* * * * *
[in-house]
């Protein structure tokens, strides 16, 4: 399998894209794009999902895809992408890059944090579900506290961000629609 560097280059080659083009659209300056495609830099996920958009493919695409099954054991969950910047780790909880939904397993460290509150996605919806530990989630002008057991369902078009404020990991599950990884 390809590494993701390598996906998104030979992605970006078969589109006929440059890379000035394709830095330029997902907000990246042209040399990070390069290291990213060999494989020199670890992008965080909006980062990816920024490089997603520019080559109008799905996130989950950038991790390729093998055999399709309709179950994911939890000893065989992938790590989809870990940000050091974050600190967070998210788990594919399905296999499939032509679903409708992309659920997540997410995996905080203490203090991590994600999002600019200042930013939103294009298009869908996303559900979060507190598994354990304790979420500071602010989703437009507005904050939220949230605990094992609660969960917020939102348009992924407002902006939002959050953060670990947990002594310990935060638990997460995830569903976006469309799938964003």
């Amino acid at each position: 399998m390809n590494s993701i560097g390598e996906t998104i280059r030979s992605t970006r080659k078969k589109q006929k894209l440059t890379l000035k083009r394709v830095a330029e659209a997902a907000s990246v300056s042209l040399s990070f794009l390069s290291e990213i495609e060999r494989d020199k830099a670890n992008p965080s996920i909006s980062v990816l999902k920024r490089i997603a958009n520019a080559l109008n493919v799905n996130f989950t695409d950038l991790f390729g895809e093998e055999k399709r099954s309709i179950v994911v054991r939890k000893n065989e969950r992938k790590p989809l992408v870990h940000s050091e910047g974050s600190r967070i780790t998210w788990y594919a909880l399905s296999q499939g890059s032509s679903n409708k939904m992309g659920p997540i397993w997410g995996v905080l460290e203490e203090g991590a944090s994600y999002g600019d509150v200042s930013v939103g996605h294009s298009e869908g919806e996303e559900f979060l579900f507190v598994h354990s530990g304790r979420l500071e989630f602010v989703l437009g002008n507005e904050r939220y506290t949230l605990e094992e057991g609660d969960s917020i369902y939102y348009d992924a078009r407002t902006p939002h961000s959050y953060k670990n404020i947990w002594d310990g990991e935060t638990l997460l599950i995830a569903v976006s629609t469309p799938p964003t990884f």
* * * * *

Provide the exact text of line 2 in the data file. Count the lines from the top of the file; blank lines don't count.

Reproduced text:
């Protein structure tokens, strides 16, 4: 399998894209794009999902895809992408890059944090579900506290961000629609 560097280059080659083009659209300056495609830099996920958009493919695409099954054991969950910047780790909880939904397993460290509150996605919806530990989630002008057991369902078009404020990991599950990884 390809590494993701390598996906998104030979992605970006078969589109006929440059890379000035394709830095330029997902907000990246042209040399990070390069290291990213060999494989020199670890992008965080909006980062990816920024490089997603520019080559109008799905996130989950950038991790390729093998055999399709309709179950994911939890000893065989992938790590989809870990940000050091974050600190967070998210788990594919399905296999499939032509679903409708992309659920997540997410995996905080203490203090991590994600999002600019200042930013939103294009298009869908996303559900979060507190598994354990304790979420500071602010989703437009507005904050939220949230605990094992609660969960917020939102348009992924407002902006939002959050953060670990947990002594310990935060638990997460995830569903976006469309799938964003």